Like no other Porsche before it, the Panamera aims for a traditional sedan silhouette, for better and for worse. Even the characteristically sleek Porsche front and rear fender styling can't distract from the lack of proportion; the imbalance is accentuated by the low nose, which draws attention to the awkward rear profile. The rear roofline extends upward and outward, which makes the Panamera seem out of proportion, even in darker tones. It's simply not as sleek as a Benz CLS or even four-doors like the new Jaguar XJ, nor does it pair a sports-car snout with a sedan body as well as the Maserati Quattroporte.
The interior, on the other hand, is a stylish upgrade compared to dull, drab Porsche interiors of the past, with just enough warmth to win over those considering some of the more hot-blooded alternatives. The wrap-around instrument-panel design, canted-back center console, and vertical vents altogether give it a rakish yet practical and luxurious feel, and though the cabin's materials are a tremendous upgrade, the combination of wood, leather and plastic comes out a bit heavy on plastic, especially considering the Panamera's price bracket. Borrowing a trait from the 911, the Panamera's ignition sits to the left of the steering wheel.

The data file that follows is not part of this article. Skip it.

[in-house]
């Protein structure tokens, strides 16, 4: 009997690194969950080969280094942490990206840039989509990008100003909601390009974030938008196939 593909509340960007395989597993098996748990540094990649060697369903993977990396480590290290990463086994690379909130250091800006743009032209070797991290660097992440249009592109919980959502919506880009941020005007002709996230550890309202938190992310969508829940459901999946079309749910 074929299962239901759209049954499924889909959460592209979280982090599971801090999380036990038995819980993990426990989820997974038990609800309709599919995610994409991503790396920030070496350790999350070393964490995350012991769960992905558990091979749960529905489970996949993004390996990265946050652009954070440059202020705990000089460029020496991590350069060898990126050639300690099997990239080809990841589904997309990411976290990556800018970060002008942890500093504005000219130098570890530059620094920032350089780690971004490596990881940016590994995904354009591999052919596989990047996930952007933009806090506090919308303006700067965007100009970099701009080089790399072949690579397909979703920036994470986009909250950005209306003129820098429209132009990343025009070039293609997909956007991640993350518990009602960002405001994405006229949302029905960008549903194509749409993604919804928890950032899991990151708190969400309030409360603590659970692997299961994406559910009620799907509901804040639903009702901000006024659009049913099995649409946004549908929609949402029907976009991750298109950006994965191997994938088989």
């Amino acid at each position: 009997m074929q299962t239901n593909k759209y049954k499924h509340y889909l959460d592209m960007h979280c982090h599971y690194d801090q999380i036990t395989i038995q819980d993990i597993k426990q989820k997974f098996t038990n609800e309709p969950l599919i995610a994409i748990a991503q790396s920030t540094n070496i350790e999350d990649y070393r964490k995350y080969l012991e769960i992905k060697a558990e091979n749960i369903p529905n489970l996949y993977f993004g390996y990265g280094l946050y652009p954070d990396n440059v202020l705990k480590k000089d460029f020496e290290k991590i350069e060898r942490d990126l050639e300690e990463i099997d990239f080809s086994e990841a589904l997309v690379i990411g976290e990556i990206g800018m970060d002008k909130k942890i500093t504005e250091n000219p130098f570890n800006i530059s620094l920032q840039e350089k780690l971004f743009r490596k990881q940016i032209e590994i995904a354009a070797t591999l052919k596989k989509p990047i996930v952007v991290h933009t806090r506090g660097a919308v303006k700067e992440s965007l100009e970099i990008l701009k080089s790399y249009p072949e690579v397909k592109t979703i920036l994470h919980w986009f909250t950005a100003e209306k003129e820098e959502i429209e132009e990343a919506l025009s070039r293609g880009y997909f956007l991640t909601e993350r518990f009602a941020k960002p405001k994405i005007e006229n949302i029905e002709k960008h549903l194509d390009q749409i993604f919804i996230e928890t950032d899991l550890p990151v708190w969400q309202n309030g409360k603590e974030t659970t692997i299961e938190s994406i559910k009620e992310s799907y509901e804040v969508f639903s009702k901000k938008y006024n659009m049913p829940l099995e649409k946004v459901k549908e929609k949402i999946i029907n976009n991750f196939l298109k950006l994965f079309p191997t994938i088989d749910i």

There's very little difference in appearance between the V-6 and V-8 models—only the standard smaller 18-inch wheels, different single-oval exhaust tips, and matte-black (instead of chrome) side-window trim.